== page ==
So it will happen that two men will appear in the power and spirit of both these witnesses. They will prophesy for the same length of time that Elijah prevented rain from falling on the land during the reign of Ahab (I Ki 17:1, Luke 4:25, Jas 5:17). They will wake the Jews from their sleep and restore Jerusalem as Ezra restored her (Isa 52:1, Dan 9:25), by teaching from what is written (Neh 8:1-8). They will open up the words of the Book of Daniel (Dan 12:9). They will recall the ten commandments of Moses, including the commandment not to bow down before the image of anything or anyone in heaven or on earth; for there is only one image of God. They will point out the large stone which Joshua set up at Shechem (modern Nablus) as a witness of Israel’s renewal of the covenant, before he dismissed them each to his inheritance (Jos 24:26). God had told Moses, “I will raise up for them a prophet like you from among your brothers.” Yeshua, they will explain, was that prophet. They will warn that the glorified Messiah is coming to clear his threshing floor, to gather the wheat into his barn and burn the chaff with unquenchable fire (Luke 3:17). In response, ‘many will purify themselves and make themselves white and be refined’ (Dan 12:10). ‘I will pour out on the house of David and the inhabitants of Jerusalem a spirit of grace and pleas for mercy’ (Zech 12:10). Moses himself looked forward to that time (Deut 30:1-10).

The power of the two prophets encompasses every part of creation (10:6): like Elijah, they have authority to shut the sky, and like Moses before Pharaoh, they have authority to poison the waters and strike the earth with every kind of plague (cf. I Sam 4:8). ‘Earth’ could mean ‘land’, i.e. Palestine, or the whole planet. The context of the holy city suggests the former, the purpose of the plagues being to force the beast to let the Jews go. However, some of the later details suggest that the confrontation is being played out on a global stage, so that it is they who control when the natural disasters of the first four trumpets and the scourges of the last two trumpets will happen. The possibilities are not mutually exclusive: Elijah may be speaking primarily to Israel, Moses to the rest of the world. Perhaps that is why, at the end of Malachi, only Elijah is mentioned as sent to Israel, and why Zechariah sees only one lampstand.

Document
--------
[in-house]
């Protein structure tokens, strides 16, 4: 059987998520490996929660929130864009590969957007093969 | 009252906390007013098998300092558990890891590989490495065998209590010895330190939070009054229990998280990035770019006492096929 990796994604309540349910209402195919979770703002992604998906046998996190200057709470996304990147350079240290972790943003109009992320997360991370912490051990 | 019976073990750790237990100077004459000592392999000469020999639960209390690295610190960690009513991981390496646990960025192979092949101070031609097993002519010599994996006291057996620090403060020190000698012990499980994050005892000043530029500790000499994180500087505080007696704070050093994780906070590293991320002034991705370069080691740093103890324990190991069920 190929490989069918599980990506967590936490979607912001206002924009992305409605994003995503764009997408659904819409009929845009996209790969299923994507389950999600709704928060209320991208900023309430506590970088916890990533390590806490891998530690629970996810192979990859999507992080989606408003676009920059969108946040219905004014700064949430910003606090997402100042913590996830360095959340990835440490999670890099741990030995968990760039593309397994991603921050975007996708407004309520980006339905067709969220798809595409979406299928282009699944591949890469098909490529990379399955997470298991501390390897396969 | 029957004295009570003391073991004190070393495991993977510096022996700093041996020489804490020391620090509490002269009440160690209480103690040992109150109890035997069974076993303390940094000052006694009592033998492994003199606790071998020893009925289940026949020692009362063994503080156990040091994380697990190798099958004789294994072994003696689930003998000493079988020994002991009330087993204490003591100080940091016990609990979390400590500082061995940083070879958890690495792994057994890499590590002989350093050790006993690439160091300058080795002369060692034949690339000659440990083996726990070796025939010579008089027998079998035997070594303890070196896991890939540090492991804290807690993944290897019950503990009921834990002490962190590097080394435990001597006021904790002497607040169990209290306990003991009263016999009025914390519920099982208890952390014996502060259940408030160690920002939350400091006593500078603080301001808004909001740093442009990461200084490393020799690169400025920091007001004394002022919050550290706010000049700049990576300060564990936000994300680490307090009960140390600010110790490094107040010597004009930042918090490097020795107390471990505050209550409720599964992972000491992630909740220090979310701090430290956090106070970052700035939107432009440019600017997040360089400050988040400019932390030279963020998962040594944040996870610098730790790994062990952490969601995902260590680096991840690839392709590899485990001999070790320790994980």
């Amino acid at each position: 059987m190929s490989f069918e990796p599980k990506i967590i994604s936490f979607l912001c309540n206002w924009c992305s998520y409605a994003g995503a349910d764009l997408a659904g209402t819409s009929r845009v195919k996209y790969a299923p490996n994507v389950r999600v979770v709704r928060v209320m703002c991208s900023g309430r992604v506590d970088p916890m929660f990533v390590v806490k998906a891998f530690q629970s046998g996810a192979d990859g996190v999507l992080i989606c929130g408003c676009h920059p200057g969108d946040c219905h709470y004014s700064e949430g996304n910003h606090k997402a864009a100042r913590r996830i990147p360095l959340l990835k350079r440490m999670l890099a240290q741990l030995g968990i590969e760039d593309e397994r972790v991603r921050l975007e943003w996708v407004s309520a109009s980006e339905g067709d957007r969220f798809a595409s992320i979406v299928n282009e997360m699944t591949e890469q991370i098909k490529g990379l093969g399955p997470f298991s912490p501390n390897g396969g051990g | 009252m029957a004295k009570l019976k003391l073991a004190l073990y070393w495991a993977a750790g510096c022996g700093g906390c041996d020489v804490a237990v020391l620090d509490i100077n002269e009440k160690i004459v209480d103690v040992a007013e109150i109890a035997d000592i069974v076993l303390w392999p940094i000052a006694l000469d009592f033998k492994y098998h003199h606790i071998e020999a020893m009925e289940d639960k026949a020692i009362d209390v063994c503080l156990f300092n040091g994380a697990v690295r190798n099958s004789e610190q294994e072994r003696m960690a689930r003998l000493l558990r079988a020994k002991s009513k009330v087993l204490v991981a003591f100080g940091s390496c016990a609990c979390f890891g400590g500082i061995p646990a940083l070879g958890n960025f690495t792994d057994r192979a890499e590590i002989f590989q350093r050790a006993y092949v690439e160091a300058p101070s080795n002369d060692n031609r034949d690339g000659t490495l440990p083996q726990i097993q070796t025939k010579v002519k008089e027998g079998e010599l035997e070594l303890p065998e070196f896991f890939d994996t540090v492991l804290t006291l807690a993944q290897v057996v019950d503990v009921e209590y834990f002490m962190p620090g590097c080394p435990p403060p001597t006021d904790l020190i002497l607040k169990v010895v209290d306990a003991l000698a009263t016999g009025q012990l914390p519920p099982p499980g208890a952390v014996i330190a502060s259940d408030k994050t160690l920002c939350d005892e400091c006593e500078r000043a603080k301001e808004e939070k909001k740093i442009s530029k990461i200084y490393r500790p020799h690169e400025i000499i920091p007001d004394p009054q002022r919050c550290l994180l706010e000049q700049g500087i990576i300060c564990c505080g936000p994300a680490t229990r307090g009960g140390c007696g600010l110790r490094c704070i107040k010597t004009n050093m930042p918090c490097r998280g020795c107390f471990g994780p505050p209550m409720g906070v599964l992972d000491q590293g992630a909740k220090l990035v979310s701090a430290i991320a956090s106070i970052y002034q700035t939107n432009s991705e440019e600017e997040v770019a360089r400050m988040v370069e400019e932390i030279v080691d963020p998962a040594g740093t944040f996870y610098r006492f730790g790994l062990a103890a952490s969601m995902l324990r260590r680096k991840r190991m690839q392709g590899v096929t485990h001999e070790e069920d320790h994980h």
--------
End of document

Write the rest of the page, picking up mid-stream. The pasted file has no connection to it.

And when they have finished their testimony, the beast that rises from the abyss will make war on them and overpower them and kill them, and their body will lie in the street of the great city that spiritually is called Sodom and Egypt, where also their Lord was crucified. For three and a half days some from the peoples and tribes and languages and nations look at their dead body and refuse to let their bodies be placed in a tomb. And the inhabitants of the earth rejoice over them and make merry and will send presents to one another, because these two prophets tormented the inhabitants of the earth.

The beast is a Satanic alliance of ten national leaders, led by one particular leader (Dan 7:24-25, Rev 13 and 17). ‘Make war’ implies (but cf. 2:16) a campaign against more than two persons, and in parallel occurrences of the phrase the people warred against are ‘the saints’ (i.e. the Jews, 13:7) and those who bear witness to Jesus (Christians beyond Palestine who reinforce the testimony of the two witnesses, 12:17). Since the gospel does not torment – rather, its object is to repentance – it seems that the prophets have themselves called forth torments on those who dwell on the earth, those who regard the earth rather than heaven as their home (John 3:31), because they refused to repent. Comparison with the Exodus narrative shows we should not shy from the idea. It is because of the plagues they are killed: the two witnesses in Jerusalem (Luke 13:33), the Gentile prophets in the streets of ‘the great city’, the megalopolis later explained as symbolising the cities of the nations (Rev 16:19, 17:18). The physical Jerusalem, distinct from the holy city which is above (21:2), is part of the Gentile-occupied great city, where Christ was crucified. It is called ‘Sodom’ because of its homosexuality and ‘Egypt’ because of its idol worship and persecution of the saints. Likewise, the martyrs are spiritually one body, and it is the body of Christ (Acts 9:5, I Cor 10:17, 12:13) that lies in the street, singular, of the city, singular. They suffer as the twelve apostles did, all but one of whom were martyred. Some will be crucified, even as Christians were crucified in the time of Nero. Some will be beheaded (13:10, 20:4). Amidst the general fear and perplexity they will suffer ‘great tribulation, such as has not been from the beginning of the world until now’. Those who are of the earth rejoice, ‘intoxicated by the blood of the saints and by the blood of the witnesses of Jesus’ (17:6).

And after the three and a half days a breath of life from God entered them, and they stood up on their feet, and great fear fell on those watching them. And they heard a loud voice from heaven say to them, “Come up.” And they ascended to heaven in the cloud, while their enemies watched. At that hour there was a great earthquake, and a tenth of the city fell. Seven thousand individuals were killed in the earthquake, and the rest became afraid and gave glory to the God of heaven.